Birth Control Pills: Side Effects, Risks & Safe Alternativesby Artisans of Medicine NYC Quality & Affordable Healthcare in NYC
Birth control pills or just “the pill” is the primary form of contraceptive and the most common practice for preventing pregnancy in the United States and across the world. According to the Centers for Disease Control and Prevention, 12.6 percent of women aged 15-49 in the United States are currently using birth control pills.
The oral contraceptive pill is a hormone-based method of preventing pregnancy. It also helps treat irregular menstruation, acne, painful or heavy periods, premenstrual syndrome (PMS), and endometriosis. However, it has certain disadvantages as well. Do you know hormonal birth control can negatively affect your body and mind?
Despite evidence suggesting that there are dangerous side effects of using these pills, millions of women still choose to use these hormonal medications every year. Wondering what are the safe and effective contraceptive methods and how you can use them?
In this article, we’ll discuss the potential side effects and risks of the pill and will offer a few safe and better alternatives. Let’s start by understanding the types of pills.
Types of Contraceptive Pills
- Breast Tenderness - Oral contraceptive pills commonly cause breast tenderness or enlargement. It normally takes a few weeks to resolve after taking the pill. If you feel breast tenderness, find a lump in the breast or has persistent and severe pain, seek medical attention from your family practice doctor. You can also reduce tenderness by lowering caffeine and salt intake.
- Spotting Between Periods - Irregular bleeding or intermenstrual spotting occurs when a woman spots outside of her menstrual period. Breakthrough vaginal bleeding resolves three months of starting the pill. If you experience five or more days of bleeding while on active pills or have heavy bleeding for three or more days, seek advice from your family practitioner.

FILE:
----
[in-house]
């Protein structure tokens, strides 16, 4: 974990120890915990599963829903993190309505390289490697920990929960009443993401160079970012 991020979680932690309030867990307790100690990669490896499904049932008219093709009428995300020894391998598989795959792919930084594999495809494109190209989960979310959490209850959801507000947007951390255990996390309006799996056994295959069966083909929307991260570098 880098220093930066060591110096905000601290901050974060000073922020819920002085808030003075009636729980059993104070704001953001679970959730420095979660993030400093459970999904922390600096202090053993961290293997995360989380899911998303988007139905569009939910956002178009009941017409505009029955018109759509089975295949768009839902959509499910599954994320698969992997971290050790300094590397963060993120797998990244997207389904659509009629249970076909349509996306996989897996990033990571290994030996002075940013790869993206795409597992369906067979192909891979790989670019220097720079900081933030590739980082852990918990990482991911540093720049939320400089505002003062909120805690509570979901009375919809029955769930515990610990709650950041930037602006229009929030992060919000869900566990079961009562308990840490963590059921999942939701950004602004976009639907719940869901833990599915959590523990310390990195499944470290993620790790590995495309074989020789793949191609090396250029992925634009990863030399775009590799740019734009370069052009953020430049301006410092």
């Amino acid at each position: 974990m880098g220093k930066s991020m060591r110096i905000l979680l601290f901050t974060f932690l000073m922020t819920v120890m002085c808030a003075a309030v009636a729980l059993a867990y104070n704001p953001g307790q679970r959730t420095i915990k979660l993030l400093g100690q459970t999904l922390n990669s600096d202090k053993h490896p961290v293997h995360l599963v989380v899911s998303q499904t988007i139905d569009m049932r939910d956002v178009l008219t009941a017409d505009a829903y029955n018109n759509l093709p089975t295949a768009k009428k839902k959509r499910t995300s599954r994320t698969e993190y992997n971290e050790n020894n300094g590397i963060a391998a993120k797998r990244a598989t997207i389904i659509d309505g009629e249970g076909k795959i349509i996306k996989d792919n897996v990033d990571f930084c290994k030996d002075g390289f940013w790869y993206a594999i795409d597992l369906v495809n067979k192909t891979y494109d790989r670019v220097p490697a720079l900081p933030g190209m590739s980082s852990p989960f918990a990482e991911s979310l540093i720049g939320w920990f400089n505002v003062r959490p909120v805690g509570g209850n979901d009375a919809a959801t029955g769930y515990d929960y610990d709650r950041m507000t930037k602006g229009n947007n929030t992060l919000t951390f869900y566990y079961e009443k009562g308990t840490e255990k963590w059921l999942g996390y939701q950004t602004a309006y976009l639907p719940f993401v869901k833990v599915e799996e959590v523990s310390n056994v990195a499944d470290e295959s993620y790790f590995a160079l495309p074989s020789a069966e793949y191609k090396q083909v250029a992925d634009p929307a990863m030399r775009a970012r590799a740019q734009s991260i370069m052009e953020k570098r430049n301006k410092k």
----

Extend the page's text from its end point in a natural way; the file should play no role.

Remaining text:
- Gaining Weight & Nausea - Fluid retention may occur while using pills, especially around the breasts and hips. Some contraceptive pills may lead to a decrease in lean body mass. Some pills may cause you to experience mild nausea. It is advised to take the pill during bedtime or with food.
- Mood Swings & Decreased Sex Drive - Some women during pills have experienced symptoms of anxiety, depression or other emotional changes. Moreover, the hormones in the birth control pills may decrease libido or sex drive, which should be discussed with the family physician.
- Headaches and Migraines - Different types of pills and their doses of hormones may trigger different symptoms and increases the chances of headaches and migraines. The higher the dosage of pills, the higher the chances of headaches. Though the symptoms improve over time, they sometimes become severe and need medical assistance.
- Vaginal Discharge - If you are actively taking pills, you may notice an increase or a decrease in vaginal lubrication or changes in vaginal discharge, which is not usually harmful. However, any change in color or odor could be a symptom of infection. If you are concerned about such changes, speak to your family care doctor.
- Absence of Periods - Even if anyone is properly using the pill, he/she may sometimes miss periods due to stress, travel, thyroid, illness or hormonal abnormalities. If your period is missed or very light while taking the pill, it is recommended to consult your family medicine doctor for a pregnancy test.
- Cardiovascular issues, such as heart attack, blood clots, and stroke.
- Cancer risk, such as ovarian and endometrial cancer, cervical cancer, breast cancer, and liver cancer.
- Male and Female Condoms
- Cervical Cap
- Vaginal Ring (NuvaRing)
- Intrauterine Devices (IUDs)
- Contraceptive Implants
- Calendar Method (refrain from having sex during most fertile days)
- Temperature Method (pinpoint the day of ovulation to avoid intercourse)
- Mucus Method (monitor changes in cervical mucus)
Created on Jun 3rd 2019 08:59. Viewed 177 times.